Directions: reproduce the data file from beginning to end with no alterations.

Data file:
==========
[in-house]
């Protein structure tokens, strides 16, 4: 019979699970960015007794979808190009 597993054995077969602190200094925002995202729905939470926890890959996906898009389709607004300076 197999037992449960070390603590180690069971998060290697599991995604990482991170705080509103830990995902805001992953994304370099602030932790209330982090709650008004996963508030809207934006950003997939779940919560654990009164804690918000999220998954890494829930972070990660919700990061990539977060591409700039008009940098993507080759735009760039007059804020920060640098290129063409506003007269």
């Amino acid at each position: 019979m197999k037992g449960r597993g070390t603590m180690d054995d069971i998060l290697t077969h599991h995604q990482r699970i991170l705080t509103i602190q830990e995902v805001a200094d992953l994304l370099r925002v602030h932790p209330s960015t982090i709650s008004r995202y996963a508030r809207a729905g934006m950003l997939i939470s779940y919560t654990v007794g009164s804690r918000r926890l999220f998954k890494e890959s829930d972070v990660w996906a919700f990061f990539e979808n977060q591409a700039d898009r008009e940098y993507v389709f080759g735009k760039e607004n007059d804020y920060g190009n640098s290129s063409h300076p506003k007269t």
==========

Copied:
[in-house]
């Protein structure tokens, strides 16, 4: 019979699970960015007794979808190009 597993054995077969602190200094925002995202729905939470926890890959996906898009389709607004300076 197999037992449960070390603590180690069971998060290697599991995604990482991170705080509103830990995902805001992953994304370099602030932790209330982090709650008004996963508030809207934006950003997939779940919560654990009164804690918000999220998954890494829930972070990660919700990061990539977060591409700039008009940098993507080759735009760039007059804020920060640098290129063409506003007269």
């Amino acid at each position: 019979m197999k037992g449960r597993g070390t603590m180690d054995d069971i998060l290697t077969h599991h995604q990482r699970i991170l705080t509103i602190q830990e995902v805001a200094d992953l994304l370099r925002v602030h932790p209330s960015t982090i709650s008004r995202y996963a508030r809207a729905g934006m950003l997939i939470s779940y919560t654990v007794g009164s804690r918000r926890l999220f998954k890494e890959s829930d972070v990660w996906a919700f990061f990539e979808n977060q591409a700039d898009r008009e940098y993507v389709f080759g735009k760039e607004n007059d804020y920060g190009n640098s290129s063409h300076p506003k007269t």